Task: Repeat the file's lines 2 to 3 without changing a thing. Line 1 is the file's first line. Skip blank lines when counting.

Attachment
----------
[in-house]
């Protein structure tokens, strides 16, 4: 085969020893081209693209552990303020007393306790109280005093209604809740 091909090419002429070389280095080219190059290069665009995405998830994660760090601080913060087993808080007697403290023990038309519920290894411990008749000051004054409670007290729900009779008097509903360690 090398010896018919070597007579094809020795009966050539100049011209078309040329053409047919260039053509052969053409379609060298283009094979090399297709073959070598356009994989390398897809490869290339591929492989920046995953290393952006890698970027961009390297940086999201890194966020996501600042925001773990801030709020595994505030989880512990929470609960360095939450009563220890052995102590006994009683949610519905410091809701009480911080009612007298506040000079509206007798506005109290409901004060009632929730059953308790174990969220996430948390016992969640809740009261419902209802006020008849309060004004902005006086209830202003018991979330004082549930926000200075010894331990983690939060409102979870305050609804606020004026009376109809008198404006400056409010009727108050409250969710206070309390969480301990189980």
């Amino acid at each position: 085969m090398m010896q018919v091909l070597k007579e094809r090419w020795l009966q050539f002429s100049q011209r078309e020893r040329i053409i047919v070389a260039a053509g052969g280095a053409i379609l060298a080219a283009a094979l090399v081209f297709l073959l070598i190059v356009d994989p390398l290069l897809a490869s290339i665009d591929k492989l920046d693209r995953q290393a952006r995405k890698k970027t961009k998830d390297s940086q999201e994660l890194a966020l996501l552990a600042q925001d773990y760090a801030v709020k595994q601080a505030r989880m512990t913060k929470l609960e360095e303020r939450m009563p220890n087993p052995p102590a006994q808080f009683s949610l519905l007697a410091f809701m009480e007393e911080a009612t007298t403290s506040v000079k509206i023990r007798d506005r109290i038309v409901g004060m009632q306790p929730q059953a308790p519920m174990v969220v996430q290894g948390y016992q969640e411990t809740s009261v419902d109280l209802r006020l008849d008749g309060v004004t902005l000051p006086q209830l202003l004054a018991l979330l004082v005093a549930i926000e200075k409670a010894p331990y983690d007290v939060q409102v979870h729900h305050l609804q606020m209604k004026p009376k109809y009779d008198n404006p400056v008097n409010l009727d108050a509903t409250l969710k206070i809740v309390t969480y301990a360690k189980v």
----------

């Protein structure tokens, strides 16, 4: 085969020893081209693209552990303020007393306790109280005093209604809740 091909090419002429070389280095080219190059290069665009995405998830994660760090601080913060087993808080007697403290023990038309519920290894411990008749000051004054409670007290729900009779008097509903360690 090398010896018919070597007579094809020795009966050539100049011209078309040329053409047919260039053509052969053409379609060298283009094979090399297709073959070598356009994989390398897809490869290339591929492989920046995953290393952006890698970027961009390297940086999201890194966020996501600042925001773990801030709020595994505030989880512990929470609960360095939450009563220890052995102590006994009683949610519905410091809701009480911080009612007298506040000079509206007798506005109290409901004060009632929730059953308790174990969220996430948390016992969640809740009261419902209802006020008849309060004004902005006086209830202003018991979330004082549930926000200075010894331990983690939060409102979870305050609804606020004026009376109809008198404006400056409010009727108050409250969710206070309390969480301990189980």
């Amino acid at each position: 085969m090398m010896q018919v091909l070597k007579e094809r090419w020795l009966q050539f002429s100049q011209r078309e020893r040329i053409i047919v070389a260039a053509g052969g280095a053409i379609l060298a080219a283009a094979l090399v081209f297709l073959l070598i190059v356009d994989p390398l290069l897809a490869s290339i665009d591929k492989l920046d693209r995953q290393a952006r995405k890698k970027t961009k998830d390297s940086q999201e994660l890194a966020l996501l552990a600042q925001d773990y760090a801030v709020k595994q601080a505030r989880m512990t913060k929470l609960e360095e303020r939450m009563p220890n087993p052995p102590a006994q808080f009683s949610l519905l007697a410091f809701m009480e007393e911080a009612t007298t403290s506040v000079k509206i023990r007798d506005r109290i038309v409901g004060m009632q306790p929730q059953a308790p519920m174990v969220v996430q290894g948390y016992q969640e411990t809740s009261v419902d109280l209802r006020l008849d008749g309060v004004t902005l000051p006086q209830l202003l004054a018991l979330l004082v005093a549930i926000e200075k409670a010894p331990y983690d007290v939060q409102v979870h729900h305050l609804q606020m209604k004026p009376k109809y009779d008198n404006p400056v008097n409010l009727d108050a509903t409250l969710k206070i809740v309390t969480y301990a360690k189980v």